Fanfare for Favas

A census taker once tried to test me. I ate his liver with some fava beans and a nice chianti.” – Hannibal Lecter


Thanks to Anthony Hopkin’s famous line in the movie Silence of the Lambs (1991), fava beans have gotten about as much respect in recent years as Rodney Dangerfield. That’s a shame because this exquisite heirloom bean has a nutty, buttery flavor and is a true gourmet delight.


It has been known by many names, including Faba beans, Broad beans, Pigeon beans, Horse beans, English beans, and Windsor beans.


Popular in the Mediterranean and Asia for centuries, favas may also have been grown by ancient Egyptians, Romans, and Greeks. The fava bean was the only bean that Europeans ate until other varieties were discovered in the Americas. In cooler areas of Europe, it was a food staple until potatoes became more popular. Early American colonists grew plenty of favas, but the lima bean became preferred over it in warmer areas of the country as time went on.


There are many ways to harvest and eat fava beans:


`      You can pick the young pods when they are 2”-3” long and eat them whole or sliced and uncooked like a snap bean, or you can boil the pods (which will give them an “okra-like” texture).

`      The most flavorful way of eating them is to shell them when the beans are still light green inside the pod (Beans are at the peak of flavor just before the hilums (the saddle shaped scar at the end of the seeds turns brown.). Cook the shelled beans immediately (or after storing the refrigerator for a few days) by boiling them quickly, just until the beans no longer float. Then, peel off the outer whitish bean shell and eat the YUMMY green beans inside. (A little labor intensive, but worth it!) If you like eating boiled edamame beans, you will love trying favas this way.

`      You can leave some pods on the plant until the seeds are dry inside then store the dried beans for later use. Dried beans can be boiled like any other type of bean or used in soups and stews.

`      The leaves of the fava plant are also edible. You can pinch off the young tips for salads or cook the foliage like spinach.


There are some important cautions regarding fava beans. They contain a lot of tyramine and should not be eaten by anyone taking monamine oxidase (MAO) inhibitors. There are also some people with a hereditary condition causing G6PD enzyme deficiency (sometimes called, “favism”) that can cause a potentially fatal reaction if they ingest fava beans.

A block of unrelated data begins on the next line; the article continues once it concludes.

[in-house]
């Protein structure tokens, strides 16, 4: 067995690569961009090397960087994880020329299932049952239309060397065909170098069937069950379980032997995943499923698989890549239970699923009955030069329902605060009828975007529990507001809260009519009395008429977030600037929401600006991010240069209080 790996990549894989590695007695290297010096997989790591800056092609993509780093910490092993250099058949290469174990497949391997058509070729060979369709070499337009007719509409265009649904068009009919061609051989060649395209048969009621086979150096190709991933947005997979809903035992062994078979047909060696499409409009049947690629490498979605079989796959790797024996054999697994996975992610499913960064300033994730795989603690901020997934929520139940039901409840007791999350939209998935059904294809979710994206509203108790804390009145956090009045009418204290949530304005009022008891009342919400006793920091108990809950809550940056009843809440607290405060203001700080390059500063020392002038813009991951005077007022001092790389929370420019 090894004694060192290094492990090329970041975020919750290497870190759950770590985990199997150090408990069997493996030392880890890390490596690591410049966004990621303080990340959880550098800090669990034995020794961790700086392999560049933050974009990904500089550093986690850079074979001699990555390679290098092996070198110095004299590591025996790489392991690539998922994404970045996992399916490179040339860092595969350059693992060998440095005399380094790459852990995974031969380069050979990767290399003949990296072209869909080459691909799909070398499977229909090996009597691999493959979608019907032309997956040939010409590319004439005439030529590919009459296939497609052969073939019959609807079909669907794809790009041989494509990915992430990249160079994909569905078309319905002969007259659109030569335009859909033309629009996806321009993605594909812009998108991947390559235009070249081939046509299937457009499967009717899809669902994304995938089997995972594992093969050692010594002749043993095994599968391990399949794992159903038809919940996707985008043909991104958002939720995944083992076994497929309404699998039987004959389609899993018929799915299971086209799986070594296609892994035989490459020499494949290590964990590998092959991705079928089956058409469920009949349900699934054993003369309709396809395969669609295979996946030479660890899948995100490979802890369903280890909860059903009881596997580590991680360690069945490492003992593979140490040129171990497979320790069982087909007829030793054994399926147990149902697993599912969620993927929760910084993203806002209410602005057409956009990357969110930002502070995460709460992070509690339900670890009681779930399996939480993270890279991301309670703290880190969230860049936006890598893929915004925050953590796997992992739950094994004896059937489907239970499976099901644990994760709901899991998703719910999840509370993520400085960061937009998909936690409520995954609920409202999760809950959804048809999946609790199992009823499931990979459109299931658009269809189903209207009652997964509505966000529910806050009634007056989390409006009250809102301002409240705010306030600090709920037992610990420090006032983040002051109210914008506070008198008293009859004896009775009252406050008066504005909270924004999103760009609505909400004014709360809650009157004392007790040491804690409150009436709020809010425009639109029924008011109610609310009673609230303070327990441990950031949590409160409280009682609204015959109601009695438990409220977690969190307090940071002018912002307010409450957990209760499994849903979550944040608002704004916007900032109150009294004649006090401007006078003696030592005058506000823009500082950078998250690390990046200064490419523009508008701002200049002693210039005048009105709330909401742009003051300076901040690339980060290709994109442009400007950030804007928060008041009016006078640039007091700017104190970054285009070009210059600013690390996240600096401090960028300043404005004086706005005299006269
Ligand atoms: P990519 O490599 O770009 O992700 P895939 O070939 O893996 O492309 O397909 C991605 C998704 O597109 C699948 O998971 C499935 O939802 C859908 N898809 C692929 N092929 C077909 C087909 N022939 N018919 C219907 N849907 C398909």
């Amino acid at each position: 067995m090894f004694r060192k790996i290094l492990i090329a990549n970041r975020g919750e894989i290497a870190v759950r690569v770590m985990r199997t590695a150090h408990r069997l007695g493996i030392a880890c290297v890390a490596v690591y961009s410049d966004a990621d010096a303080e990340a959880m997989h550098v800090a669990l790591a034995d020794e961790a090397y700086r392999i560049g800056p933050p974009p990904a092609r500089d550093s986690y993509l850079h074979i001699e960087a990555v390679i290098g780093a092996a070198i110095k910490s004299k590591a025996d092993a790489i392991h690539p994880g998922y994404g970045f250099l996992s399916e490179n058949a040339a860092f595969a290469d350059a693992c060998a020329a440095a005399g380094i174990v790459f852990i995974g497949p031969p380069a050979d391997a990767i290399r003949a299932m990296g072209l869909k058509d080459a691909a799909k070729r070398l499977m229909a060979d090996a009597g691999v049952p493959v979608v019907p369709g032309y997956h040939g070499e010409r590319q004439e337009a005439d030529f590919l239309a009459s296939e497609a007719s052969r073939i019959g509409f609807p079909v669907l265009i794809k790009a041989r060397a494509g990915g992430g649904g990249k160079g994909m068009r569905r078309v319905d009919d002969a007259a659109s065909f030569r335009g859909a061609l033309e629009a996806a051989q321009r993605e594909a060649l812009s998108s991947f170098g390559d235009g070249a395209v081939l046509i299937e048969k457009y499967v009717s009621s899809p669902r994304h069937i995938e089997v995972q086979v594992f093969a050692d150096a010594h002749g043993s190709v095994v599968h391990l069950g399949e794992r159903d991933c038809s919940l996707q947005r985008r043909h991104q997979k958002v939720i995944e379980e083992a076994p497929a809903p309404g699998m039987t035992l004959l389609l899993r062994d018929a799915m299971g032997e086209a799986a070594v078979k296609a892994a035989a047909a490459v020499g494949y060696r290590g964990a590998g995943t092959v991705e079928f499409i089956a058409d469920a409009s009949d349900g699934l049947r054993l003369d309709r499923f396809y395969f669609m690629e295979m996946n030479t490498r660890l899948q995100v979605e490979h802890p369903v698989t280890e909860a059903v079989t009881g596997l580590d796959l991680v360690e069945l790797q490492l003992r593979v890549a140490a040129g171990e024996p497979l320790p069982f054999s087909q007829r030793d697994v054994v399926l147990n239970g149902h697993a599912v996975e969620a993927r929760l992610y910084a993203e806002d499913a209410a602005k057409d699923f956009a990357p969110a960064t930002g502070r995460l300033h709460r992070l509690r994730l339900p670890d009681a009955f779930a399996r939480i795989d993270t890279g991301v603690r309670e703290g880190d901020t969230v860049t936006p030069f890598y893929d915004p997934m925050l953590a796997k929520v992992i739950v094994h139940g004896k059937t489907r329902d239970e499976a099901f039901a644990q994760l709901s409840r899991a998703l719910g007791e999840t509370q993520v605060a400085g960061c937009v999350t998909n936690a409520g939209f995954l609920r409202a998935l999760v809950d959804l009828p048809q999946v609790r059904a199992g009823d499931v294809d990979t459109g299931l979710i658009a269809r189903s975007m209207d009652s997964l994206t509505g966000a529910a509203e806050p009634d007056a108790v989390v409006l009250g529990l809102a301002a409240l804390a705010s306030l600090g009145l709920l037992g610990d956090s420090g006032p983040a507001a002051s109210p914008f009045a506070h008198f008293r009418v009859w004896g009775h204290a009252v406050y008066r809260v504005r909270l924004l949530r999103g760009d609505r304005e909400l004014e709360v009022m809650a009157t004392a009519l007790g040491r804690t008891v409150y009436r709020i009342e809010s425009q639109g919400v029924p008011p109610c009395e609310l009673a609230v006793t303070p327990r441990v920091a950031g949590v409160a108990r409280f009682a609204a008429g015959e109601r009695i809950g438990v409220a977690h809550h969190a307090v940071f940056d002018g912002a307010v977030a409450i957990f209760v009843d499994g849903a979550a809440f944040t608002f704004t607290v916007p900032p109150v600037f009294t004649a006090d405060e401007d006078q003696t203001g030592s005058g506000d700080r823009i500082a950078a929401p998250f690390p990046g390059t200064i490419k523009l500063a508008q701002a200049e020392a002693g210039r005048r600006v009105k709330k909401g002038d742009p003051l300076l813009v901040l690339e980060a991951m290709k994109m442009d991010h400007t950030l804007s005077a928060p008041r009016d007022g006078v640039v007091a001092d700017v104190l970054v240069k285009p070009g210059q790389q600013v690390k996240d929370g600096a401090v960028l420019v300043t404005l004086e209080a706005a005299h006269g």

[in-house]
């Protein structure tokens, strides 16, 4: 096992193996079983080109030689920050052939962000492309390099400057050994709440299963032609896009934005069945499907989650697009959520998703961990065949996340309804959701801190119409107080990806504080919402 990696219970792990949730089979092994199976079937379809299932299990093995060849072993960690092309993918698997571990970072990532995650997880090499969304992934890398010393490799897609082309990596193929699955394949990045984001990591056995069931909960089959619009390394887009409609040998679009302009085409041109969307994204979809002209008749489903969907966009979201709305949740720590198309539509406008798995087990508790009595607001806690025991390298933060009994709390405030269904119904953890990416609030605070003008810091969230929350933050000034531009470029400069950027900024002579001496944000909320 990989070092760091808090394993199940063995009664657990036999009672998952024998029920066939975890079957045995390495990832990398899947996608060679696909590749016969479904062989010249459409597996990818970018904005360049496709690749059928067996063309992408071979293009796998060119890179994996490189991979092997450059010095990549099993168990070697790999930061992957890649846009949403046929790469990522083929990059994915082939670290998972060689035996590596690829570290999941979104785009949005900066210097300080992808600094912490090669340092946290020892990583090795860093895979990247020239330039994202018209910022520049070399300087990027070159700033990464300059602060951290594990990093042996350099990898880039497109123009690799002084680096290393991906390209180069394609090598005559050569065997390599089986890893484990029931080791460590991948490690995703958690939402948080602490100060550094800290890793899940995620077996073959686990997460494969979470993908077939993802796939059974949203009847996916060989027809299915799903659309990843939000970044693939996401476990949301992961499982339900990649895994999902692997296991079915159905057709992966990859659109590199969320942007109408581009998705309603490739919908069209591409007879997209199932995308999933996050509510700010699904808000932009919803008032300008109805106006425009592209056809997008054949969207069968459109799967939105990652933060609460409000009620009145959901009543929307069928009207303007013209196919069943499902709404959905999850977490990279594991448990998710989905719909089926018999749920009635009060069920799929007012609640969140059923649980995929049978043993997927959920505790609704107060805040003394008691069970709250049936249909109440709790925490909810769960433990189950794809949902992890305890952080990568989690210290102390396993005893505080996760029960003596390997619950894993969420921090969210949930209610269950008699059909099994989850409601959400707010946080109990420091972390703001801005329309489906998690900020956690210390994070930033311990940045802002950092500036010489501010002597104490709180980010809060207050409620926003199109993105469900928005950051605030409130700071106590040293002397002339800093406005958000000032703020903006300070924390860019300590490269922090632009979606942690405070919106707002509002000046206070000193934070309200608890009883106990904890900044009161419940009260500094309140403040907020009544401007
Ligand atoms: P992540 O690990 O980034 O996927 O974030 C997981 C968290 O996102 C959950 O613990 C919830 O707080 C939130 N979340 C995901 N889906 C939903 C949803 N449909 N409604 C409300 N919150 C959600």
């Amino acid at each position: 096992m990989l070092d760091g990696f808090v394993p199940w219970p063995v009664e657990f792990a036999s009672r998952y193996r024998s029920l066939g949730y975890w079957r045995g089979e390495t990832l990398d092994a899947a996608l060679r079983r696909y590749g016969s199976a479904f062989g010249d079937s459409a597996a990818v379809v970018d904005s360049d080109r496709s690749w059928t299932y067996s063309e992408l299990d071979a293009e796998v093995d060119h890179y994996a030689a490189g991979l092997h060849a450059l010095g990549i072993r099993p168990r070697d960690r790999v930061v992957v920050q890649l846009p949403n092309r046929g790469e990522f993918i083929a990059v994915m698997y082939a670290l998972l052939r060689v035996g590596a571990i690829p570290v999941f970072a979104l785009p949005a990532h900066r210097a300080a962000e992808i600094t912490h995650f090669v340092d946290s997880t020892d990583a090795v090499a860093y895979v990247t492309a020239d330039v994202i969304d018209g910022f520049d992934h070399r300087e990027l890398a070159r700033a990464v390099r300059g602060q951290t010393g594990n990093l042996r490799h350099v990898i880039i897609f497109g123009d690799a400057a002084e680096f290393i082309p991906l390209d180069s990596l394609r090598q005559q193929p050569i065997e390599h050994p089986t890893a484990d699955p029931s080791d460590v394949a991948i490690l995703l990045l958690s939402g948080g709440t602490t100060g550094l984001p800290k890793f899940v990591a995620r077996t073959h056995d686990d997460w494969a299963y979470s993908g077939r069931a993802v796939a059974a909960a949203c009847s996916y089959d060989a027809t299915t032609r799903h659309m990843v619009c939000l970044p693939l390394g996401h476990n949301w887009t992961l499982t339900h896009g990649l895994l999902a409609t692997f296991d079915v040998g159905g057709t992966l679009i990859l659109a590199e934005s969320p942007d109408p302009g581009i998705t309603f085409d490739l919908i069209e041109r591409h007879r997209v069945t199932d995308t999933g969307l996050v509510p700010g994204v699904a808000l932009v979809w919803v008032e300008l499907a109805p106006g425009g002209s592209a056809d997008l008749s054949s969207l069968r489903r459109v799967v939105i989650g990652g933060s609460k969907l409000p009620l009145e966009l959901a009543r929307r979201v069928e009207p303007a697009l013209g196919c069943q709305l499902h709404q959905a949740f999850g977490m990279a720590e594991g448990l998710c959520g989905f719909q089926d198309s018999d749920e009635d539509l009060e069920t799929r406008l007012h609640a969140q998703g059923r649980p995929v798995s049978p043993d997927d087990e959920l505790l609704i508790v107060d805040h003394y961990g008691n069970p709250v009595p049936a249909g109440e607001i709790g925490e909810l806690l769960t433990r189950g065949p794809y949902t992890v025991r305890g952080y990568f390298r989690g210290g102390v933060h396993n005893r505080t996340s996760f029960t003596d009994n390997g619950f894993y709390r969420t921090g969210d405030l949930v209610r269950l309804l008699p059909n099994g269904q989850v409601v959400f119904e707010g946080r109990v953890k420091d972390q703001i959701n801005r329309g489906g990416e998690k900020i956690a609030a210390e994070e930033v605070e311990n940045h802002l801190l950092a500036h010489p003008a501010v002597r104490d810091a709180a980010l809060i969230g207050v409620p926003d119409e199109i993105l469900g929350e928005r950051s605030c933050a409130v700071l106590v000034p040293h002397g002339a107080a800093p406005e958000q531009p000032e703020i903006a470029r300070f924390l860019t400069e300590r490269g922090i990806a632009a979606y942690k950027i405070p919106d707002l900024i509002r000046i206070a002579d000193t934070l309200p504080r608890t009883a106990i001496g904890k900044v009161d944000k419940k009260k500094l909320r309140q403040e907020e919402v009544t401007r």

Growing Favas


Unlike other bean varieties that require a very warm growing period, Favas are a legume and prefer conditions similar to peas. They won’t set pods well in temperatures over 65 degrees, but they are very cold tolerant and will withstand temperatures as low as 20 to 25 degrees. They can be planted in very early spring when soil temperatures are as low as 35-40 degrees. (A simple gauge for planting is to sow “when the crocus emerge”.)  In areas with mild winters, you can sow them in fall for a winter harvest, and the plants may be covered with straw or mulch, allowing the roots to over winter and produce again the following season.


Fava beans do not grow like bush or pole type bean varieties. The 2’-3’ (may get as tall as 6’ in an ideal growing environment) tall plants grow upright and usually do not require staking unless you are in a very windy area. The black and white tipped flowers are quite beautiful and fragrant, attracting beneficial insects. Each 6”-8” long pod contains 5 to 7 beans.


Favas are also a great cover crop. They fix nitrogen in the soil and thus enrich it. Their extensive root system can help break up heavy soils and bring nutrients up from deeper areas.


Be sure to soak the seeds in water for 12-24 hours before sowing to encourage germination. As with peas, you can treat the seed with a Rhizobium inoculant before sowing, but it is not necessary.












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